HALLOWEEN

By KJ Hamilton

Halloween – 1978 – dir. John Carpenter

It’s the story of a small-town girl Laurie Strode (Jamie Lee Curtis) who is terrorized by Evil Incarnate, as Dr. Loomis (Donald Pleasence) explains:  “I spent eight years trying to reach him and another seven trying to keep him locked away when I realized what was living behind that boy’s eyes was purely, simply evil.”  The boy is Michael Meyers.  When he was six years old, he stabbed his sister Judith to death—on Halloween night. Michael was then institutionalized, and the Meyers’ home in rural Haddonfield, Illinois, became an icon of fright.

This film has always fascinated me. In fact, I once took a film criticism class in college just because I heard that this movie was on the syllabus. The story itself is a work of art, but what is most captivating is that this film hinges on suspense. The pace of the film is slow, but not in the boring sense of the word. It’s almost as if the camera is an accomplice to the murders.  At times, the camera is in the back seat of the car, or walking behind the trio of teenagers. The camera moves as if it is stalking its subject, mimicking the antagonist in its deliberate gestures. It begins in the first scene. The shot is low, a six-year old’s point of view, where you feel almost as if you have to stand on your tiptoes to see into the living room window. The view changes when little Michael dons the Halloween mask; we’re given the view of the world through small holes in a mask.  The holes in the mask may have been small, but it’s interesting to note the enormity of what was going on outside of the mask: murder. This could speak to the mind of our antagonist, as he only sees the world through the eyes of a mask.  There’s nothing beyond what he can see right in front of him. Conversely, there’s nothing behind the mask when you look at him.  It’s a frightening paradox,  and the reason why Michael Meyers is so terrifying.  In a world of Jason Voorhees and Freddy Kreuger, Michael Meyers is perhaps the most terrifying because he can speak to every single fear we, as human beings, have.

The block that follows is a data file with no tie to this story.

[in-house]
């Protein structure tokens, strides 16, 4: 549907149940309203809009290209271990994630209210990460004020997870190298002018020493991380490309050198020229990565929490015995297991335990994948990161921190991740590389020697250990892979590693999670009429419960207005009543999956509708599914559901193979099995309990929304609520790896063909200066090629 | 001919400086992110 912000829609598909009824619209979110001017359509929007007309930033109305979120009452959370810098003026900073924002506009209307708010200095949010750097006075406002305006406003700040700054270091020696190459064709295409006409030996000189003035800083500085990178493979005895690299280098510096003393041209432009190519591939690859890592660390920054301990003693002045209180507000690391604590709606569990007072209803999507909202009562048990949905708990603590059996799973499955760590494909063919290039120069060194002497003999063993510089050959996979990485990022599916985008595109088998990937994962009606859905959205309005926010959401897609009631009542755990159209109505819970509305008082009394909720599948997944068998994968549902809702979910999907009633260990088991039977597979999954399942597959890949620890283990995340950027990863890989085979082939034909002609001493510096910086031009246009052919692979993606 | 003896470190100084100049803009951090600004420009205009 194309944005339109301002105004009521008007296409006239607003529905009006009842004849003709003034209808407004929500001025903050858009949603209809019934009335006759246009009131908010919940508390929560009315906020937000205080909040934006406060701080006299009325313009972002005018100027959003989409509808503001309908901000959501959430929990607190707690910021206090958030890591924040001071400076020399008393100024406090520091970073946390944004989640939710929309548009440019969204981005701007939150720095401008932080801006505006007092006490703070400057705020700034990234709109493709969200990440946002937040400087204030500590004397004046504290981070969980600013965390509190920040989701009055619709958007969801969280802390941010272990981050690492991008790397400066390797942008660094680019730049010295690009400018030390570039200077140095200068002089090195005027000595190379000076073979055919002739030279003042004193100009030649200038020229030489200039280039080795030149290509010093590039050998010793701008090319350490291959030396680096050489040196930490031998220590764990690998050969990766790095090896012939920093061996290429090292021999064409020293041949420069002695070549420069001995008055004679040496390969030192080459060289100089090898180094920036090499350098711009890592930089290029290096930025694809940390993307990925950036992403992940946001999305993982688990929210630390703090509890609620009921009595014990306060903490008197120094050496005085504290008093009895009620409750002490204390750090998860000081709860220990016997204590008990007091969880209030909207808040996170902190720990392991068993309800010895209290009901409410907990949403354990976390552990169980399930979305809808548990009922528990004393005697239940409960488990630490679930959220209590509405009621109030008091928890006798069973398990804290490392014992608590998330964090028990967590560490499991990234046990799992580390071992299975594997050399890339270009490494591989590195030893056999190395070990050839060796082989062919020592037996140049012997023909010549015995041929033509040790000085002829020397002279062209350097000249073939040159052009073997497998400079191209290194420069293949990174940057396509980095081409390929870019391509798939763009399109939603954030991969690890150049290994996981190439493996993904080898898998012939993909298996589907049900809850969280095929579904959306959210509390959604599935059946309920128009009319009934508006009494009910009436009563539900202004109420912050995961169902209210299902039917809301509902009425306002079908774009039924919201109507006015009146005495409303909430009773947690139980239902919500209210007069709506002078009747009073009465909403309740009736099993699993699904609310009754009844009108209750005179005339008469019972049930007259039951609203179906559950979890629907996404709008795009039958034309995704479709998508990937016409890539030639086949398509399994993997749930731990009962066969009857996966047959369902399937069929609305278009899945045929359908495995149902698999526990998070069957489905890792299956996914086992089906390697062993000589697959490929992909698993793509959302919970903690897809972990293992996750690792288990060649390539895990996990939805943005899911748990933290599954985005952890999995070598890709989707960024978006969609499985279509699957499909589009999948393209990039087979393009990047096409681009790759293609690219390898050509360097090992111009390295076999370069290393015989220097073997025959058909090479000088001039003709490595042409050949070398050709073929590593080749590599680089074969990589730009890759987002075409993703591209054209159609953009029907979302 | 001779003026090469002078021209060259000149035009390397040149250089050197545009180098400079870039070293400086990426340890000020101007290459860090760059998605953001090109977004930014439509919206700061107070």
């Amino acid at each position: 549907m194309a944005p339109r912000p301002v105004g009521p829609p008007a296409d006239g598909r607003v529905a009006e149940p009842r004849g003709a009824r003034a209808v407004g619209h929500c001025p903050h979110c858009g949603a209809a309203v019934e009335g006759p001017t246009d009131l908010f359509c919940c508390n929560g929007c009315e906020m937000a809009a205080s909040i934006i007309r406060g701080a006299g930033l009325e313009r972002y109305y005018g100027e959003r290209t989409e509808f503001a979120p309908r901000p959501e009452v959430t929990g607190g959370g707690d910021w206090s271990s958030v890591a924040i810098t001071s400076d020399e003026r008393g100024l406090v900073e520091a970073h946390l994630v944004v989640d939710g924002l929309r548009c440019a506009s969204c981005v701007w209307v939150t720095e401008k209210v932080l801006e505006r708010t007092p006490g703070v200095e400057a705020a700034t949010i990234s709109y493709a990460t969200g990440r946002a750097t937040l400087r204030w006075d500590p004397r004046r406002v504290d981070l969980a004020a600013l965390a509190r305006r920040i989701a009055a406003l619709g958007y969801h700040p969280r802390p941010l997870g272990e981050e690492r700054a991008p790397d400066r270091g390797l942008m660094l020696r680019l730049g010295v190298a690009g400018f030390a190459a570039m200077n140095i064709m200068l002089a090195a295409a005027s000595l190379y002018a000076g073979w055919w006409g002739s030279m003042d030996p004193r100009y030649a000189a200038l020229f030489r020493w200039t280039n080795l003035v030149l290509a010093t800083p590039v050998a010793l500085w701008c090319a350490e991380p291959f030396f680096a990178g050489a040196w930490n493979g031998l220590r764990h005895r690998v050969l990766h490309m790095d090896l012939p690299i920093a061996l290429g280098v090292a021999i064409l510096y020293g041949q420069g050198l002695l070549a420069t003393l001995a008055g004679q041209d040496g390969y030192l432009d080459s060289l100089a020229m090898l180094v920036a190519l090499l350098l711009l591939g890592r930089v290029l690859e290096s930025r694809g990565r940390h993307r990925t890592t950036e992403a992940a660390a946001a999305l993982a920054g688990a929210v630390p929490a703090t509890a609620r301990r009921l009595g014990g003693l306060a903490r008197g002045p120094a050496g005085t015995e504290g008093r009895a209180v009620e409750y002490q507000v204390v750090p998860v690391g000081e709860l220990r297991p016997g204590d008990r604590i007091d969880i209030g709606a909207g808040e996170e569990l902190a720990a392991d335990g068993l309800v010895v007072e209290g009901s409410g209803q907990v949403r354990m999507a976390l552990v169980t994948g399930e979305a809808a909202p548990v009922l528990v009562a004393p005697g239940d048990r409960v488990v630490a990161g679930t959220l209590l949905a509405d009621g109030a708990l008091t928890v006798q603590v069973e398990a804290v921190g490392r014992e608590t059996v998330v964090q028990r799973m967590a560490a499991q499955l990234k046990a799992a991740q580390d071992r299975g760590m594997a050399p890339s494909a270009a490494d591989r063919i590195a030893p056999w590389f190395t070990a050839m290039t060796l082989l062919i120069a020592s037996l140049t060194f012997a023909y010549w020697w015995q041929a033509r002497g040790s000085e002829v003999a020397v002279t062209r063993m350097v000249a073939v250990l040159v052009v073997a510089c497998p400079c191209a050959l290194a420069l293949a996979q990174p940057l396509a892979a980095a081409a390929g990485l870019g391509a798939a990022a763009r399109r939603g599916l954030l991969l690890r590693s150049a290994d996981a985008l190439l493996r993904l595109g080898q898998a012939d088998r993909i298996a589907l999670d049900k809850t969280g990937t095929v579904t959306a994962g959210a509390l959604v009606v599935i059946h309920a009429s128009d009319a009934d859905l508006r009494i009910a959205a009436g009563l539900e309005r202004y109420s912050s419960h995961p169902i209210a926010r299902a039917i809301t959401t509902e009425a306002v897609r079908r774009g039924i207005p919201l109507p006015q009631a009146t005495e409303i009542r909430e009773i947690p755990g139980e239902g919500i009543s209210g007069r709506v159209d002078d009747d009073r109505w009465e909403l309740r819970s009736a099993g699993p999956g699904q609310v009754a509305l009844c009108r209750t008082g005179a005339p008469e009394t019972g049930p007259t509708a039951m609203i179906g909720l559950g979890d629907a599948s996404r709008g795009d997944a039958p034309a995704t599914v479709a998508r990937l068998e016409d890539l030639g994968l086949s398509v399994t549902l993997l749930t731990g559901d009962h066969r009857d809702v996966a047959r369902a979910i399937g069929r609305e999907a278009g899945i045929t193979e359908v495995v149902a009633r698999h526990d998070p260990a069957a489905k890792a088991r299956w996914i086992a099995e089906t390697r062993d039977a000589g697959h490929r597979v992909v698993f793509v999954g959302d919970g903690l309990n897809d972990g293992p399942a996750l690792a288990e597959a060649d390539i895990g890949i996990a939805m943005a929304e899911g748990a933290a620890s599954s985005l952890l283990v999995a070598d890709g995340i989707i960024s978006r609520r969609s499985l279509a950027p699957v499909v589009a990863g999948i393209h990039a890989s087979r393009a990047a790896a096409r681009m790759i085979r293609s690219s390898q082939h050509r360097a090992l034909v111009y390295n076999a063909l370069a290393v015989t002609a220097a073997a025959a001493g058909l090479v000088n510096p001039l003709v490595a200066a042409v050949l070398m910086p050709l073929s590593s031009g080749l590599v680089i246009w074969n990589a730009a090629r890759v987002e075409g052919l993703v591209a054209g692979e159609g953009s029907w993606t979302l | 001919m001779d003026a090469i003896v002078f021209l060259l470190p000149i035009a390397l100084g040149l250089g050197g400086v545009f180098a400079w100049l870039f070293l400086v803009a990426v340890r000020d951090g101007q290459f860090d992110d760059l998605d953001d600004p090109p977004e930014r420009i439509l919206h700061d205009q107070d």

Interestingly enough, Jason, Freddy and Michael are all armed with some form of knife.
This unusual bond is considered, by some, to be a direct correlation to the Master of Horror himself, Alfred Hitchcock.  In fact, the writers of Halloween (John Carpenter and Debra Hill) named the Loomis character after a character in Hitchcock’s classic film, Psycho. Not to mention, of course, that Janet Leigh—the woman who made taking a shower terrifying—is Jamie Lee Curtis’ mother.
It is notable that the shower scene in Psycho had much more blood and gore than the entire Halloween film. Rather, the film absolutely hinges on and plays upon suspense and fear. There isn’t a kid in the world that hasn’t been afraid of monsters in the closet or under the bed—and the boogeyman. The common thread in all horror films is the fear of the unknown. While it’s true that other movies have a backstory—Frankenstein’s Monster, Dracula, even Jason and Freddy—Michael Meyers has no story. There is no rhyme or reason given to him in this first film. In fact, the reason why he broke out of the institution and came after Laurie isn’t revealed until Halloween: H20. But, in this first film, Michael is hardly given an identity other than he is Evil Incarnate.  And, that is truly terrifying.

For most of us, fear usually has a name. We can be afraid of flying, or afraid of water. But, in this film, the name Michael Meyers is just a placeholder. There aren’t any redeeming qualities at all; no story to explain the madness; nothing to clue the audience in. The glimpse that the camera gives us behind the mask reveals only that the world is very small, almost inconsequential.  Perhaps that’s the essence of Michael: inconsequence. He is resolute on his mission of fear, and nothing else matters. No stab wounds or bullet wounds will stop him. He snaps back up and turns his head towards the camera; his accomplice in visionary views of the world.   Michael’s accomplice does reveal one thing about him, though: three seconds of his face. A reveal so quick that I just noticed it—even after screening this film at least a dozen times.  Freeze frame on the face that the accomplice reveals does nothing to alleviate the sense of fear that Michael perpetuates. It’s a blank stare; no regrets or sorrow over the things that he’s done.

Why should fear or Evil Incarnate have regrets? They are what we make of them.

Leslie Sampson Written by: